Can Parents Break Communication Barrier With Autistic Children?

autistic, autism

A first-of-its-kind study is garnering global attention for showing how communications skills of parents can have long-lasting benefits for young children with autism. It’s the first study to show such lasting benefits and even experts who were not involved in the work are heralding its findings.

The Study at a Glance

Researchers at the University of Manchester (UK) studied 152 British children aged 2-4 who had serious issues associated with social communication and repetitive behaviors.

The children were divided into two groups:

  • One with standard treatment for both children and parents
  • Another where parents worked directly with therapists to get a better understanding of how they can communicate with their child more effectively and pick up on their child’s cues for interaction

Both groups were analyzed six years later.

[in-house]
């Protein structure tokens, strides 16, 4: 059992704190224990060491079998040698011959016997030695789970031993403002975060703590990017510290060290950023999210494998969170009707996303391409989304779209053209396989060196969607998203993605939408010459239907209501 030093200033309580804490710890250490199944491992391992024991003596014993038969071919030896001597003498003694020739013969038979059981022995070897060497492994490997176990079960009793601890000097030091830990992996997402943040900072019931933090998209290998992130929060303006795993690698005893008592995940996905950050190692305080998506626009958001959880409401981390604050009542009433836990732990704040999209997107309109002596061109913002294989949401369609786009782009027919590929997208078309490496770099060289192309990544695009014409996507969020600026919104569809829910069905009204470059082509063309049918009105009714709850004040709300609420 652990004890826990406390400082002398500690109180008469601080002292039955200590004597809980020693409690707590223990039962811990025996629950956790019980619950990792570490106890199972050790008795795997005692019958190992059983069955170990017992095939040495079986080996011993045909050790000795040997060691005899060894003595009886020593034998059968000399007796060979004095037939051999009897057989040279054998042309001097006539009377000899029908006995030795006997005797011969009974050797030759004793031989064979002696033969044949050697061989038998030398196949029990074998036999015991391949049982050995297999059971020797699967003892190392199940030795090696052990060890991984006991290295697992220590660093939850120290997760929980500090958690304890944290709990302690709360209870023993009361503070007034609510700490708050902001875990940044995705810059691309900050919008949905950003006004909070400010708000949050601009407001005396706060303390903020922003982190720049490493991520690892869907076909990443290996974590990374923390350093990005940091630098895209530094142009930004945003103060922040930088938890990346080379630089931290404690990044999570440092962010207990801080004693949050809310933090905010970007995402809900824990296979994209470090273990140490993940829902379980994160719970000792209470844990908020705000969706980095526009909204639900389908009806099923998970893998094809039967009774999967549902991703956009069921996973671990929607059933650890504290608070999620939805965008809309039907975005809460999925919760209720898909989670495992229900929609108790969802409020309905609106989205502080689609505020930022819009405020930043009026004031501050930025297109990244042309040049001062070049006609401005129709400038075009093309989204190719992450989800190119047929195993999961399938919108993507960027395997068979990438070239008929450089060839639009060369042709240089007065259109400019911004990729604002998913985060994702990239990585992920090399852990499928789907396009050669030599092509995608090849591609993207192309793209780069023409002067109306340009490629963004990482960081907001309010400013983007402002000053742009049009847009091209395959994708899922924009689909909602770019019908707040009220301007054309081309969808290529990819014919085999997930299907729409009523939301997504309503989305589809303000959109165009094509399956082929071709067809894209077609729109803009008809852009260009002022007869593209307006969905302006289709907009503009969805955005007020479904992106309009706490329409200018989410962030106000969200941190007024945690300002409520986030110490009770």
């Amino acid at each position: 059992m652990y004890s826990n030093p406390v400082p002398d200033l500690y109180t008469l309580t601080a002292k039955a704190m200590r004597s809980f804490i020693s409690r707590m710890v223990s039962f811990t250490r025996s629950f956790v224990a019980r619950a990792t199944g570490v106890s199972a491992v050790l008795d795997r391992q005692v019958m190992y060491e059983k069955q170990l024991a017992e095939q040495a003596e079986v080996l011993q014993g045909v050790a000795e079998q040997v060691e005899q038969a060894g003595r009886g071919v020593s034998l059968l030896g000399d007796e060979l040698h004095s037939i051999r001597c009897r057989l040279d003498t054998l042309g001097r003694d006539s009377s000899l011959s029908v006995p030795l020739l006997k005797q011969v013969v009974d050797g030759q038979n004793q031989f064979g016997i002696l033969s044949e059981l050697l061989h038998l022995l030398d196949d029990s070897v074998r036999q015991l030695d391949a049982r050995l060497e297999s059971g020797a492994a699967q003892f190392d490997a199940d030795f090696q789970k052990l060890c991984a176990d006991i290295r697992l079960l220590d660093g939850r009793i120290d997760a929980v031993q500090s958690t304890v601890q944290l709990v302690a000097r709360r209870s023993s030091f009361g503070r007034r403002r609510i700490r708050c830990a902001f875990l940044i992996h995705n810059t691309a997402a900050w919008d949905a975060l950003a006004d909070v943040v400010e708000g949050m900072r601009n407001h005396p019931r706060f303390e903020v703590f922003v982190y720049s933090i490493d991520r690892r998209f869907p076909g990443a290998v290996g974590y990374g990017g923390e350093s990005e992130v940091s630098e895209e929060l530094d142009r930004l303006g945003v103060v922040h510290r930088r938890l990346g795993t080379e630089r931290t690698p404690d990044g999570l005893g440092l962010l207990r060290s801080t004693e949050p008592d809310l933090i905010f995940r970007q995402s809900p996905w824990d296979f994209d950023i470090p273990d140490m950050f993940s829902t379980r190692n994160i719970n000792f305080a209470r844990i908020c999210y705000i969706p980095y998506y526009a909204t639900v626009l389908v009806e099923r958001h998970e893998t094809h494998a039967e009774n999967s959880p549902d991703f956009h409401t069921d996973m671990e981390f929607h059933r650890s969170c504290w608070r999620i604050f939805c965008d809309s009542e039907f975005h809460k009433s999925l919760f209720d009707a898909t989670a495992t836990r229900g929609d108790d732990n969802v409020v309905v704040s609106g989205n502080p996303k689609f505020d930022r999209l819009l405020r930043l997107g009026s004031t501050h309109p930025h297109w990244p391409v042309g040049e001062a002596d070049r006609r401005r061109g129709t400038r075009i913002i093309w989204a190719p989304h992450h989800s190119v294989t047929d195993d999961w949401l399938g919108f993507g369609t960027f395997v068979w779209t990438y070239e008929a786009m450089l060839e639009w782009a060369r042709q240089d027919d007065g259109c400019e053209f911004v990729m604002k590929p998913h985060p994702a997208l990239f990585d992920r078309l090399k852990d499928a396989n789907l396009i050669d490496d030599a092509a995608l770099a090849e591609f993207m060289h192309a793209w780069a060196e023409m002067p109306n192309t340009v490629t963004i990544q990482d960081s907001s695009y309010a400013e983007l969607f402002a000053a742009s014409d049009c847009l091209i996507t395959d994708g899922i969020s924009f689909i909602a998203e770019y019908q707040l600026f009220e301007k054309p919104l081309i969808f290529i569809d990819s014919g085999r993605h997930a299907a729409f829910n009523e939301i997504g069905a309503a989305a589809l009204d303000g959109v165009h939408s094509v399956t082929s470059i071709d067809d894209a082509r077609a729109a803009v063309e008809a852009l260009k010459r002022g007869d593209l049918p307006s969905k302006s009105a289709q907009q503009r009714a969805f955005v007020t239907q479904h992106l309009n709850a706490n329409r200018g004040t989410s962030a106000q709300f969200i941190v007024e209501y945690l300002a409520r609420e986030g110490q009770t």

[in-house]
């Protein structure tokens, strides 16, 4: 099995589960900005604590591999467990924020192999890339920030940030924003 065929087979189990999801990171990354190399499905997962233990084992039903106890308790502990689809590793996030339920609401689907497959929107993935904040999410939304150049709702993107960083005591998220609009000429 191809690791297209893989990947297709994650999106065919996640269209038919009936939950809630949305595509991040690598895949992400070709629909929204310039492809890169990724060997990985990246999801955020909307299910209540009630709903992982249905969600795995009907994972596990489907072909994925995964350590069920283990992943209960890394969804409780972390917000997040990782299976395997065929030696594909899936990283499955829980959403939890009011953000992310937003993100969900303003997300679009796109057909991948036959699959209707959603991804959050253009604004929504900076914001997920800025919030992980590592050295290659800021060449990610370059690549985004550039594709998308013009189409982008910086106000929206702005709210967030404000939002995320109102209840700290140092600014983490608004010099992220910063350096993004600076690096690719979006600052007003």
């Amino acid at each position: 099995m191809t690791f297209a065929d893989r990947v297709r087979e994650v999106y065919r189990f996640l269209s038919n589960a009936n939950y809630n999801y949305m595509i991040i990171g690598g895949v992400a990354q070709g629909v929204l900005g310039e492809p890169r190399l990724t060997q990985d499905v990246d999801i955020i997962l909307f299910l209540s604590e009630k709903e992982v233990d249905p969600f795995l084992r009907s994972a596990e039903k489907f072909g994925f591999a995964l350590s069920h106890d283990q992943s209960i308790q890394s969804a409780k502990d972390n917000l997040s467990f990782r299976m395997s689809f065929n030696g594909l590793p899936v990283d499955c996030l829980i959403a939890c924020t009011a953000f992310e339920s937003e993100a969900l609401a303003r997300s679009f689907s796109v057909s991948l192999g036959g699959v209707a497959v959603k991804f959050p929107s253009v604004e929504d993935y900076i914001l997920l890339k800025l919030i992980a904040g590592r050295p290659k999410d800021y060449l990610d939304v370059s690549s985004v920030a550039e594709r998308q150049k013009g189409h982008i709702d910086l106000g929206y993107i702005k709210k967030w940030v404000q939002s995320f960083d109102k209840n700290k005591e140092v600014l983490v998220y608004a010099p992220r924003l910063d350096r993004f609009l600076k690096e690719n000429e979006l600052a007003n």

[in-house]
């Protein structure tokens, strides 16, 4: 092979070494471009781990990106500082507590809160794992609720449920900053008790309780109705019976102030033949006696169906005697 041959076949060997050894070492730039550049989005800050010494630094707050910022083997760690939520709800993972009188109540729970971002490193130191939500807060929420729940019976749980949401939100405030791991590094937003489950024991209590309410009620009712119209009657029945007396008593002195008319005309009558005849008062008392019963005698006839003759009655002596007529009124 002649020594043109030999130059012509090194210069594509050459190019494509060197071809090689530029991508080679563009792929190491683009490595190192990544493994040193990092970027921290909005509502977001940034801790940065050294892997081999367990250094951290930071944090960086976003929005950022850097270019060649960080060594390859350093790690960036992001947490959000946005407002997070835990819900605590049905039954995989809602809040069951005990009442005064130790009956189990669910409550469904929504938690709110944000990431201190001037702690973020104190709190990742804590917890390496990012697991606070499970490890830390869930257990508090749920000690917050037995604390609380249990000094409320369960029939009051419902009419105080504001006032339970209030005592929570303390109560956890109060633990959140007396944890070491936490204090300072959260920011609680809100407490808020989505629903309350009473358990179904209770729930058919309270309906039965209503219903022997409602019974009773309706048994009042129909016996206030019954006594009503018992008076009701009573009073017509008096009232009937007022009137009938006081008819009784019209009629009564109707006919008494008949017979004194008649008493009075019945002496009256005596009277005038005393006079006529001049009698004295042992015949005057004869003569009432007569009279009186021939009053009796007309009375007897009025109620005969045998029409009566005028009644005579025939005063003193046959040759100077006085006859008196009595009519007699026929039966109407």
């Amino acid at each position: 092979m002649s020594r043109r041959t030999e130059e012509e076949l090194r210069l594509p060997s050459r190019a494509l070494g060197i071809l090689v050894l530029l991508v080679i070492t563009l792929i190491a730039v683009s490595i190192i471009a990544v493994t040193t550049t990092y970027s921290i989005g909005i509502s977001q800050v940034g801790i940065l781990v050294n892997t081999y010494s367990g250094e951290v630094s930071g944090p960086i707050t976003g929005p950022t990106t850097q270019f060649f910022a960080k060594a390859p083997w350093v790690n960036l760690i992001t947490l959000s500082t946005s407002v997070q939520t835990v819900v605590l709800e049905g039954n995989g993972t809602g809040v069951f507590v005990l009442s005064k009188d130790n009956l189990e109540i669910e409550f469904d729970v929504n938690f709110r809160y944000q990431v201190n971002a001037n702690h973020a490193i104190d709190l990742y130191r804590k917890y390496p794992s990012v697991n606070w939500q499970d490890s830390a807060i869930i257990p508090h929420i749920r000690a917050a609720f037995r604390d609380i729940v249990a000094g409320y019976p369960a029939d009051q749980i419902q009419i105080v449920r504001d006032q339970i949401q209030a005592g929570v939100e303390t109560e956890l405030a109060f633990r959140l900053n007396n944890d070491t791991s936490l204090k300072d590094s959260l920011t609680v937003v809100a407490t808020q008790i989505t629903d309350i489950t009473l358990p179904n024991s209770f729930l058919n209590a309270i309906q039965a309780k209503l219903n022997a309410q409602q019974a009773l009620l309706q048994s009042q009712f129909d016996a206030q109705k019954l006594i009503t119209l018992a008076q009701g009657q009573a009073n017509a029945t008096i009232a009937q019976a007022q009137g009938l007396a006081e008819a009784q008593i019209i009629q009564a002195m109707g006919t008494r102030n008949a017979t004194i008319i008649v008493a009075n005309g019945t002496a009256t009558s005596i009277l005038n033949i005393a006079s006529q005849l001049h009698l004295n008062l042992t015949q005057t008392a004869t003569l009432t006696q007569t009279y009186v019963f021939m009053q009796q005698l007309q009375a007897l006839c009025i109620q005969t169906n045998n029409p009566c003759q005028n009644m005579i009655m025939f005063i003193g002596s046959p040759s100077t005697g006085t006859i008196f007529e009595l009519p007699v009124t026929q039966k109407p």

The children whose parents had received training from the therapists showed a much greater reduction in the severity of their symptoms than children in the other group.

How Parents’ Training With Therapists Was Conducted

Parents watched videos alongside a therapist of themselves interacting with their child.

The goal was to learn to spot when and how their child was interacting with them so that the parents could become more self-aware and could “self-learn” how to recognize signs.

The parents later led structured tasks for their child at home for half-hour increments every day.

Breaking Down The Communication Barrier

Rebecca Shalev, assistant professor of child and adolescent psychiatry at NYU Langone’s Child Study Center, said “It’s not intuitive for parents to know how to interact with a child who has autism. Being able to play together and have enjoyable experiences is a benefit for everyone.”

The parent-led therapy approach also holds promise for people in areas where options are limited.

“This study demonstrates that parent-delivered therapy can be used effectively in low-resource communities where there are few trained professionals,” said Geraldine Dawson of the Duke Center for Autism and Brain Development.

Does Your Child Have Autism? Call The Fitzgerald Law Firm

We’re excited about this very encouraging news for children with autism and their parents because even the mildest forms of autism can seriously impact a person’s entire life.

If your child has autism and you’re not sure of the cause, call us here at The Fitzgerald Law Firm. The first appointment is always free, so call us at 800-323-9900.